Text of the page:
- High school counselors, in particular, are overwhelmed with large student populations, standardized testing schedules, and college-related events. But tending to students’ behavioral health needs cannot be put off in favor of other pursuits. Schools need to do a better job of providing mental health services and support programs to students who need them. Assess your counseling staff, figure out ways to redistribute duties, and make sure your students with mental health concerns are being served.
Can technology help with behavior intervention plans?
To prevent violence and threats on and even off campus, schools must implement behavior intervention plans that enable staff to compile and share their concerns. When patterns reveal themselves, a counselor or administrator is better equipped to address those concerns with the student and parent. Once the administration is sure the student is not a threat to others, the student should take some ownership of their behavior improvement plan.
An Alternative Behavior Educator
ScholarChip’s behavior intervention module, ABE is an integrated, tech-driven behavior educator program that provides school officials with a central location to e-file their incident reports and other student feedback. Administrators and school counselors can receive automated notifications when a student’s e-file grows. When it’s time for an intervention, a principal can pull up all of a student’s behavior records from within the ABE system and discuss them with the student and parent.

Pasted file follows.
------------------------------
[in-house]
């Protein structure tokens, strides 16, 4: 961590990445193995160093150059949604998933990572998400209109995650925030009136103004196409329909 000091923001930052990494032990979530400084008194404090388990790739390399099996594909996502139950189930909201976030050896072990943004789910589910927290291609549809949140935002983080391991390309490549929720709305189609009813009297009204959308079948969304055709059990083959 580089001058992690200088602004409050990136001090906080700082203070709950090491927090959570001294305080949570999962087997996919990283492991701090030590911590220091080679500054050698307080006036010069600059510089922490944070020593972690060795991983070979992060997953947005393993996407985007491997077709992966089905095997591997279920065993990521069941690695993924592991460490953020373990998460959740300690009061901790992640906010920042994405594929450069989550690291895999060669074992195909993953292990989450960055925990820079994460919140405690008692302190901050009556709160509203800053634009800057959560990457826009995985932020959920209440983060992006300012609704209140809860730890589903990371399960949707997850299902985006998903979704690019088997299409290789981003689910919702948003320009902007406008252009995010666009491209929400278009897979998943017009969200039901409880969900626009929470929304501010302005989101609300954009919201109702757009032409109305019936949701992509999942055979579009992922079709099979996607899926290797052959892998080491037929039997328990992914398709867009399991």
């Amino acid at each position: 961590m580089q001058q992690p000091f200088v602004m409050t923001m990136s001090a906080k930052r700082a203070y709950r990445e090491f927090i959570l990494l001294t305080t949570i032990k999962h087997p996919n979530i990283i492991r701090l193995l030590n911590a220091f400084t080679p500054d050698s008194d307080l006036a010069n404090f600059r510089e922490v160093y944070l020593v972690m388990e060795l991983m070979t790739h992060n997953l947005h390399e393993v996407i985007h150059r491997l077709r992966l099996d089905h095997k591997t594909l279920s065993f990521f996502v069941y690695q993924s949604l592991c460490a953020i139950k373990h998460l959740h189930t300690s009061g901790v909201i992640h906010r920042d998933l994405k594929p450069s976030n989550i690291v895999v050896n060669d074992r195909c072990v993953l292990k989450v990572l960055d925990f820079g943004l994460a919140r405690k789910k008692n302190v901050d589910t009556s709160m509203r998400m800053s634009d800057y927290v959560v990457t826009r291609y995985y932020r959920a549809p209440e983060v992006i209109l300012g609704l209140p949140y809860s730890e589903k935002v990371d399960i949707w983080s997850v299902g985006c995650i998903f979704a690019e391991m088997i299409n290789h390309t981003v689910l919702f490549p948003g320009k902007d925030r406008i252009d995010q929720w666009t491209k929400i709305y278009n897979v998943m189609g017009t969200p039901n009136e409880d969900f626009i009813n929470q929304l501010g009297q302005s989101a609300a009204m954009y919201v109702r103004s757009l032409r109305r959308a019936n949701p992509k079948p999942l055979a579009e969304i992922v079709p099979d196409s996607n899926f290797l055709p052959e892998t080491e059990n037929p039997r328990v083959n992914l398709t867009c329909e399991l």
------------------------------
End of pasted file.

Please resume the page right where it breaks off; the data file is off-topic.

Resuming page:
Once the student and parent are clear on behavior expectations going forward, the principal can assign learning modules to the student right within ScholarChip’s ABE. It will be up to the student to complete the modules, and the principal will be notified when those tasks are completed. And with the student flagged in the system, school counselors can set up a schedule to meet privately and regularly with the student. For students with emotional or behavioral disturbances, ongoing counseling can go a long way toward preventing violence on campus.
Develop a robust, effective behavior intervention plan
The National Center for Education Statistics reports that during the 2015-16 school year, 69 percent of schools experienced at least one violent incident on campus. Until our communities can get these threats and tragedies under control, school leaders cannot afford to let school safety slide. Schools must implement programs that foster positive and empathetic learning environments. Also, ongoing training for all staff must remain a priority. That training should cover identifying students in crisis, and the school’s policy on how to intervene with a student who is making or may make a violent threat. ScholarChip’s Alternative Behavior Educator can create a clear and consistent avenue of communication across all staff members.
ScholarChip is an all-in-one platform solution to comprehensively help reduce school threats and address the important issues surrounding school safety and violence. Data from students, faculty, and stakeholders are leveraged to manage school access, attendance, and behavior management through the platform’s tools to improve campus climate, promote safety, and prevent violence.
To learn more about how you can prevent school violence and threats across your campuses through a behavior intervention plan, schedule a 1-on-1 strategy session with one of our specialists today!